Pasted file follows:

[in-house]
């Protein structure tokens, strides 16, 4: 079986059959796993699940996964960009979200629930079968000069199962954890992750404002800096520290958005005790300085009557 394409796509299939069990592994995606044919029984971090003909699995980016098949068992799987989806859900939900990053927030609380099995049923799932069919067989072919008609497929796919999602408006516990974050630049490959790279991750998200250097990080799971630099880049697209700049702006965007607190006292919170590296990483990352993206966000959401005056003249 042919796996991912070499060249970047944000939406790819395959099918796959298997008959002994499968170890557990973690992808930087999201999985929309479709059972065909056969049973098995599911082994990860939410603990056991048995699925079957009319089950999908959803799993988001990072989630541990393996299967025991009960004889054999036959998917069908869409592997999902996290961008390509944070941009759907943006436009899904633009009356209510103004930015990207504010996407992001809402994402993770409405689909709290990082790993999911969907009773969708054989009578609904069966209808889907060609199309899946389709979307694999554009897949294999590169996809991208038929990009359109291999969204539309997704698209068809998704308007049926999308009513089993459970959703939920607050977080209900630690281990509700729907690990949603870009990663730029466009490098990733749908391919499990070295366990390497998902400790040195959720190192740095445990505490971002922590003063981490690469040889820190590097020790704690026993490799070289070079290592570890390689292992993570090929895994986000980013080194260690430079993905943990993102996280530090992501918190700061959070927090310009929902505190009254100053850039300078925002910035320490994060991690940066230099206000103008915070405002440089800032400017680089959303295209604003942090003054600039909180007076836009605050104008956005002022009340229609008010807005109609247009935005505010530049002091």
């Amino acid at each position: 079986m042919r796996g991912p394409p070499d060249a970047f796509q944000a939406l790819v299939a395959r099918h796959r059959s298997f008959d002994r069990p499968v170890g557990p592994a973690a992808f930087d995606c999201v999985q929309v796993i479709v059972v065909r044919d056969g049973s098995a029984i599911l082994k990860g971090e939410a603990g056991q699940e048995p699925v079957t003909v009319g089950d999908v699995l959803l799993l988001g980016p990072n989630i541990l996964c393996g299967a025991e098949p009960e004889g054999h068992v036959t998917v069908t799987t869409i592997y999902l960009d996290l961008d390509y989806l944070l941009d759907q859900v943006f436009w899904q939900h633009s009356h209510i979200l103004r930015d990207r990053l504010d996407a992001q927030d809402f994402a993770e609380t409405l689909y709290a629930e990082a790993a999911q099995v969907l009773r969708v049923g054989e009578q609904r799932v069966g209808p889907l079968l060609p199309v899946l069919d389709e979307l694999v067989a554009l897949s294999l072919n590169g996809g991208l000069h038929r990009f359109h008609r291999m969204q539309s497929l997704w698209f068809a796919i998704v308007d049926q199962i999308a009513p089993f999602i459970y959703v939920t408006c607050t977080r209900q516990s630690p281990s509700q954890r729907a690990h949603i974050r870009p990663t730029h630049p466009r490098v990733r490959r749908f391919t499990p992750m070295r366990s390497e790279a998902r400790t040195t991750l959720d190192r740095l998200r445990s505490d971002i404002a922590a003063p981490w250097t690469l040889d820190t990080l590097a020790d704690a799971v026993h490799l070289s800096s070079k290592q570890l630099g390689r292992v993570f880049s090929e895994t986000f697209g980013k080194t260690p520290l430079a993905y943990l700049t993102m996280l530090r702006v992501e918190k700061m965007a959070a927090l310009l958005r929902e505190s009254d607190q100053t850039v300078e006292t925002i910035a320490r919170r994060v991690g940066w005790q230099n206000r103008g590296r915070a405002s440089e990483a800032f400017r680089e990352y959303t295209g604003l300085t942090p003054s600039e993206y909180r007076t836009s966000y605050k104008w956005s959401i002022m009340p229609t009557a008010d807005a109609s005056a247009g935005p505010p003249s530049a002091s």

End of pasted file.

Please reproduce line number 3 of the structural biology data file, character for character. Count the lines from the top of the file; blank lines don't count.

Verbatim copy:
């Amino acid at each position: 079986m042919r796996g991912p394409p070499d060249a970047f796509q944000a939406l790819v299939a395959r099918h796959r059959s298997f008959d002994r069990p499968v170890g557990p592994a973690a992808f930087d995606c999201v999985q929309v796993i479709v059972v065909r044919d056969g049973s098995a029984i599911l082994k990860g971090e939410a603990g056991q699940e048995p699925v079957t003909v009319g089950d999908v699995l959803l799993l988001g980016p990072n989630i541990l996964c393996g299967a025991e098949p009960e004889g054999h068992v036959t998917v069908t799987t869409i592997y999902l960009d996290l961008d390509y989806l944070l941009d759907q859900v943006f436009w899904q939900h633009s009356h209510i979200l103004r930015d990207r990053l504010d996407a992001q927030d809402f994402a993770e609380t409405l689909y709290a629930e990082a790993a999911q099995v969907l009773r969708v049923g054989e009578q609904r799932v069966g209808p889907l079968l060609p199309v899946l069919d389709e979307l694999v067989a554009l897949s294999l072919n590169g996809g991208l000069h038929r990009f359109h008609r291999m969204q539309s497929l997704w698209f068809a796919i998704v308007d049926q199962i999308a009513p089993f999602i459970y959703v939920t408006c607050t977080r209900q516990s630690p281990s509700q954890r729907a690990h949603i974050r870009p990663t730029h630049p466009r490098v990733r490959r749908f391919t499990p992750m070295r366990s390497e790279a998902r400790t040195t991750l959720d190192r740095l998200r445990s505490d971002i404002a922590a003063p981490w250097t690469l040889d820190t990080l590097a020790d704690a799971v026993h490799l070289s800096s070079k290592q570890l630099g390689r292992v993570f880049s090929e895994t986000f697209g980013k080194t260690p520290l430079a993905y943990l700049t993102m996280l530090r702006v992501e918190k700061m965007a959070a927090l310009l958005r929902e505190s009254d607190q100053t850039v300078e006292t925002i910035a320490r919170r994060v991690g940066w005790q230099n206000r103008g590296r915070a405002s440089e990483a800032f400017r680089e990352y959303t295209g604003l300085t942090p003054s600039e993206y909180r007076t836009s966000y605050k104008w956005s959401i002022m009340p229609t009557a008010d807005a109609s005056a247009g935005p505010p003249s530049a002091s």